Somewhere on A1A...

Monday, September 09, 2002

Stating the obvious, Daniel Pipes says More Americans have been killed by militant Islamics than any other enemy since the Vietnam War. He calls it a mistake that Americans largely ignored the 800 lives lost between Novermber 1979 and 9/11.

Interestingly, a Marine sergeant present at the embassy that fateful day in November 1979 agrees with this assessment. As the militant Islamic mob invaded the embassy, Rodney V. Sickmann followed orders and protected neither himself nor the embassy. As a result, he was taken hostage and lived to tell the tale. (He now works for Anheuser-Busch.)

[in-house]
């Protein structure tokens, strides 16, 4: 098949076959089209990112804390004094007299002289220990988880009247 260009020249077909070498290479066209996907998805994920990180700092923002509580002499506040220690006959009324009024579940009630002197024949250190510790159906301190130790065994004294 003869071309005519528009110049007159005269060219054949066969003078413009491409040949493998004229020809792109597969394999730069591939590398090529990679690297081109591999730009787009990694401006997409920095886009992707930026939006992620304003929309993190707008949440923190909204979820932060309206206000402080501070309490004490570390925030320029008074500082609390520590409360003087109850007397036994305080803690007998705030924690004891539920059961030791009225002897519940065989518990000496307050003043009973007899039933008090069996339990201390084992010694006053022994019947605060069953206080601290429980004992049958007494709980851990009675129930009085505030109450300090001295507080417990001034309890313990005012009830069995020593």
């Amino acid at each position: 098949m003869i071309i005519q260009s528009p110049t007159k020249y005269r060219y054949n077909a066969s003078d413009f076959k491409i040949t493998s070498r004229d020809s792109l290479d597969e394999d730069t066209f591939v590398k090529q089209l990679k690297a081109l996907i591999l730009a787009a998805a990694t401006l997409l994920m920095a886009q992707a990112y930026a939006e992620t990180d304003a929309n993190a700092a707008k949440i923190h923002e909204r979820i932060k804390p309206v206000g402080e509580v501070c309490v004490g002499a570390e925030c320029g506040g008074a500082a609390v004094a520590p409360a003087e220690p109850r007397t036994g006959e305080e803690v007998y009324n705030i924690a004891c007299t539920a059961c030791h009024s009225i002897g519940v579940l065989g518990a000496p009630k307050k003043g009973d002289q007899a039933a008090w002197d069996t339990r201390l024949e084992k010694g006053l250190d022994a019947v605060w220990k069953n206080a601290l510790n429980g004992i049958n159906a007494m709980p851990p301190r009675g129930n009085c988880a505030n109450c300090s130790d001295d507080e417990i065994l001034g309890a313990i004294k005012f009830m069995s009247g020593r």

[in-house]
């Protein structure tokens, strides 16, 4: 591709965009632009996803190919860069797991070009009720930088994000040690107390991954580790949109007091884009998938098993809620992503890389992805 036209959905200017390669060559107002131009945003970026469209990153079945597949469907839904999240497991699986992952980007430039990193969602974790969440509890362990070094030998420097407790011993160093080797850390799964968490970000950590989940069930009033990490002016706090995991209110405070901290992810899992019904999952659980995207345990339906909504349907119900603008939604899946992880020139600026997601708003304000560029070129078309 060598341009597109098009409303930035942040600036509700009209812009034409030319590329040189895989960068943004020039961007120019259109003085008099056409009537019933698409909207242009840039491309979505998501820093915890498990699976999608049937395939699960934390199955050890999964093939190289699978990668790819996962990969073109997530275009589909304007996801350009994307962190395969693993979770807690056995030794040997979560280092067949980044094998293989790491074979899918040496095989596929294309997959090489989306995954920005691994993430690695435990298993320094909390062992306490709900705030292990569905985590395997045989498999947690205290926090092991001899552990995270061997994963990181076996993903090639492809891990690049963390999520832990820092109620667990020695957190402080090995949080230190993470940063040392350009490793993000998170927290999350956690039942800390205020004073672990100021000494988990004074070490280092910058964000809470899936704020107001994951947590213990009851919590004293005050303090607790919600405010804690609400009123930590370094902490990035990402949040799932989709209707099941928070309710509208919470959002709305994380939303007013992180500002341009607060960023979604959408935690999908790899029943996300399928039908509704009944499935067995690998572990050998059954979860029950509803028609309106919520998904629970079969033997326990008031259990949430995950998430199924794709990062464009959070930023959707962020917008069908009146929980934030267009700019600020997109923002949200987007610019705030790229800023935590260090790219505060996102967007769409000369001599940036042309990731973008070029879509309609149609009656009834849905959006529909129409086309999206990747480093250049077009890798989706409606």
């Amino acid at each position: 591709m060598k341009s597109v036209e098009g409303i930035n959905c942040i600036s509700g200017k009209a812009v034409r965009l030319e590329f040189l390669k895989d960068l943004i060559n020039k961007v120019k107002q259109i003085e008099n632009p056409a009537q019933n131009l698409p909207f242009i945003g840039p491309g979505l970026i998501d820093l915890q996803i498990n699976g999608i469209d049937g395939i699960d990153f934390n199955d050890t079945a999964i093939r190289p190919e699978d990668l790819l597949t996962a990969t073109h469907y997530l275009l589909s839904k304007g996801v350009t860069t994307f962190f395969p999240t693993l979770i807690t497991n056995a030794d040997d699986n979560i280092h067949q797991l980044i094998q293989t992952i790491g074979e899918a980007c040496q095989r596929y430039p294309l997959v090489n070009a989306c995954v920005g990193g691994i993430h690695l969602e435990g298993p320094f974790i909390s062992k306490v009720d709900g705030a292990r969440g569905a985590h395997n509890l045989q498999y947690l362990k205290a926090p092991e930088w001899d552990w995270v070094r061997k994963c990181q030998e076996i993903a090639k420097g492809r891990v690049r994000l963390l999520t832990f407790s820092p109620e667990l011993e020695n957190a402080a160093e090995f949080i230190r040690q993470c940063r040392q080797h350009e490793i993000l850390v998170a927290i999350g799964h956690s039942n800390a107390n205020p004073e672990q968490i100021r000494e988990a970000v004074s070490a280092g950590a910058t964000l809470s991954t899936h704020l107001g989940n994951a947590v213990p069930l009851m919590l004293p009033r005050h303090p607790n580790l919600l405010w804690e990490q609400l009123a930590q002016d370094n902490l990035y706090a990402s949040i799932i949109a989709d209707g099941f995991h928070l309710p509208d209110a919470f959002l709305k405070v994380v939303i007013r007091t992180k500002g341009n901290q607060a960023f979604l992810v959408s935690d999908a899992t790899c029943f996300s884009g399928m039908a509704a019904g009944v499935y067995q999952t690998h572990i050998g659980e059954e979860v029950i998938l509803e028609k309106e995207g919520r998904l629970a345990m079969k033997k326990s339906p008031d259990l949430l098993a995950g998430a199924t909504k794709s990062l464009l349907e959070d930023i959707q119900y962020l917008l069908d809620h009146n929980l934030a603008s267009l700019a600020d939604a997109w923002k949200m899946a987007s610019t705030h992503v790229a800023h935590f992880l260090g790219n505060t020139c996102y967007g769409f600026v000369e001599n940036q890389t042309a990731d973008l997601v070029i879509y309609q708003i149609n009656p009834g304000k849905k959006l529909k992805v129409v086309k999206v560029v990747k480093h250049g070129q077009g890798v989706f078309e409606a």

In retrospect, he believes that passivity was a mistake. The Marines should have done their assigned duty, even if it cost their lives. "Had we opened fire on them, maybe we would only have lasted an hour." But had they done that, they "could have changed history."

Standing their ground would have sent a powerful signal that the United States of America cannot be attacked with impunity. In contrast, the embassy's surrender sent the opposite signal - that it's open season on Americans. "If you look back, it started in 1979; it's just escalated," Sickmann correctly concludes.
It makes you wonder...


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